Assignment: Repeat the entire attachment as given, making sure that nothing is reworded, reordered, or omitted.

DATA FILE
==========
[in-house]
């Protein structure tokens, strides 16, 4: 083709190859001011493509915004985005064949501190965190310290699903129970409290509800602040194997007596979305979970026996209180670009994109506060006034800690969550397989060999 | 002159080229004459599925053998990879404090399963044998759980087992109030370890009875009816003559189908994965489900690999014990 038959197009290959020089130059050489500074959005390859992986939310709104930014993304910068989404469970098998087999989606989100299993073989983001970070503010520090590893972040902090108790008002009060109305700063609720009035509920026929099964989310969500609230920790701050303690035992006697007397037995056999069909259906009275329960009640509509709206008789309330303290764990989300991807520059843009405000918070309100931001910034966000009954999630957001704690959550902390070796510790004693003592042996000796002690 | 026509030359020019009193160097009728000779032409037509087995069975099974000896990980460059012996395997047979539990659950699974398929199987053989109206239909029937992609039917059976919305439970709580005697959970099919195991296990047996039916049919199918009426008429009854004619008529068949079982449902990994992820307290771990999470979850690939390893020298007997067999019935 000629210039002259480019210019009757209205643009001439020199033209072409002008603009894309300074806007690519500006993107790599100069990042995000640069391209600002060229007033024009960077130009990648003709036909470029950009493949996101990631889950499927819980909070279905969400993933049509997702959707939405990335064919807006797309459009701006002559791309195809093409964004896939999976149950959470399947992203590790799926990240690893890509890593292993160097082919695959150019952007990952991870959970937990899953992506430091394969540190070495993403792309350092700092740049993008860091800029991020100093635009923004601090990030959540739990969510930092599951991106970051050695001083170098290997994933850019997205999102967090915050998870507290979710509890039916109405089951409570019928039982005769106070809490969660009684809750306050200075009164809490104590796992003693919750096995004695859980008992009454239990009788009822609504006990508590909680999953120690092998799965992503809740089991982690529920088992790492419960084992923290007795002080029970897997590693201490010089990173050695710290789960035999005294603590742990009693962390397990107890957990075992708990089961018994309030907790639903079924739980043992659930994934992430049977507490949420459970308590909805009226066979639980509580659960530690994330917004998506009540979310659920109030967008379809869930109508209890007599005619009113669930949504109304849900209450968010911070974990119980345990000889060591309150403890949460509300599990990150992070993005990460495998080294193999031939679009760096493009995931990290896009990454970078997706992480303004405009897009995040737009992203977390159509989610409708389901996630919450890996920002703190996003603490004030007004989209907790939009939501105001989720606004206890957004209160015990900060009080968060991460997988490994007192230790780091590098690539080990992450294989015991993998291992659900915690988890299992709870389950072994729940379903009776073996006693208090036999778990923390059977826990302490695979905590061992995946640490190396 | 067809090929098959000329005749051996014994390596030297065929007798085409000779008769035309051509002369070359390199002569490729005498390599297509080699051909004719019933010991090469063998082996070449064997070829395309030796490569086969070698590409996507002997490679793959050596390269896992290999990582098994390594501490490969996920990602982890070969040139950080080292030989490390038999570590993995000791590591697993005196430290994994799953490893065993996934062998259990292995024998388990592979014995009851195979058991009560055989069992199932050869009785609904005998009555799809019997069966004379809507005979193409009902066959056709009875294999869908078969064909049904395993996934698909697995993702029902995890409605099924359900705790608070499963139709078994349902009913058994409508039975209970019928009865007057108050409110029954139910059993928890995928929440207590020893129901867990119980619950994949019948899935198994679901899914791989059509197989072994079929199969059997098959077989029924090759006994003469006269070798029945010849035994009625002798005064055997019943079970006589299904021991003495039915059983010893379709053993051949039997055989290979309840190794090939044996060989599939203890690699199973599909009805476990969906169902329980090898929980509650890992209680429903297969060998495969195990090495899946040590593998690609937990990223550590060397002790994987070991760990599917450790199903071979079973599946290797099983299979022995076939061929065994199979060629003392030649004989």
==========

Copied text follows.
[in-house]
């Protein structure tokens, strides 16, 4: 083709190859001011493509915004985005064949501190965190310290699903129970409290509800602040194997007596979305979970026996209180670009994109506060006034800690969550397989060999 | 002159080229004459599925053998990879404090399963044998759980087992109030370890009875009816003559189908994965489900690999014990 038959197009290959020089130059050489500074959005390859992986939310709104930014993304910068989404469970098998087999989606989100299993073989983001970070503010520090590893972040902090108790008002009060109305700063609720009035509920026929099964989310969500609230920790701050303690035992006697007397037995056999069909259906009275329960009640509509709206008789309330303290764990989300991807520059843009405000918070309100931001910034966000009954999630957001704690959550902390070796510790004693003592042996000796002690 | 026509030359020019009193160097009728000779032409037509087995069975099974000896990980460059012996395997047979539990659950699974398929199987053989109206239909029937992609039917059976919305439970709580005697959970099919195991296990047996039916049919199918009426008429009854004619008529068949079982449902990994992820307290771990999470979850690939390893020298007997067999019935 000629210039002259480019210019009757209205643009001439020199033209072409002008603009894309300074806007690519500006993107790599100069990042995000640069391209600002060229007033024009960077130009990648003709036909470029950009493949996101990631889950499927819980909070279905969400993933049509997702959707939405990335064919807006797309459009701006002559791309195809093409964004896939999976149950959470399947992203590790799926990240690893890509890593292993160097082919695959150019952007990952991870959970937990899953992506430091394969540190070495993403792309350092700092740049993008860091800029991020100093635009923004601090990030959540739990969510930092599951991106970051050695001083170098290997994933850019997205999102967090915050998870507290979710509890039916109405089951409570019928039982005769106070809490969660009684809750306050200075009164809490104590796992003693919750096995004695859980008992009454239990009788009822609504006990508590909680999953120690092998799965992503809740089991982690529920088992790492419960084992923290007795002080029970897997590693201490010089990173050695710290789960035999005294603590742990009693962390397990107890957990075992708990089961018994309030907790639903079924739980043992659930994934992430049977507490949420459970308590909805009226066979639980509580659960530690994330917004998506009540979310659920109030967008379809869930109508209890007599005619009113669930949504109304849900209450968010911070974990119980345990000889060591309150403890949460509300599990990150992070993005990460495998080294193999031939679009760096493009995931990290896009990454970078997706992480303004405009897009995040737009992203977390159509989610409708389901996630919450890996920002703190996003603490004030007004989209907790939009939501105001989720606004206890957004209160015990900060009080968060991460997988490994007192230790780091590098690539080990992450294989015991993998291992659900915690988890299992709870389950072994729940379903009776073996006693208090036999778990923390059977826990302490695979905590061992995946640490190396 | 067809090929098959000329005749051996014994390596030297065929007798085409000779008769035309051509002369070359390199002569490729005498390599297509080699051909004719019933010991090469063998082996070449064997070829395309030796490569086969070698590409996507002997490679793959050596390269896992290999990582098994390594501490490969996920990602982890070969040139950080080292030989490390038999570590993995000791590591697993005196430290994994799953490893065993996934062998259990292995024998388990592979014995009851195979058991009560055989069992199932050869009785609904005998009555799809019997069966004379809507005979193409009902066959056709009875294999869908078969064909049904395993996934698909697995993702029902995890409605099924359900705790608070499963139709078994349902009913058994409508039975209970019928009865007057108050409110029954139910059993928890995928929440207590020893129901867990119980619950994949019948899935198994679901899914791989059509197989072994079929199969059997098959077989029924090759006994003469006269070798029945010849035994009625002798005064055997019943079970006589299904021991003495039915059983010893379709053993051949039997055989290979309840190794090939044996060989599939203890690699199973599909009805476990969906169902329980090898929980509650890992209680429903297969060998495969195990090495899946040590593998690609937990990223550590060397002790994987070991760990599917450790199903071979079973599946290797099983299979022995076939061929065994199979060629003392030649004989």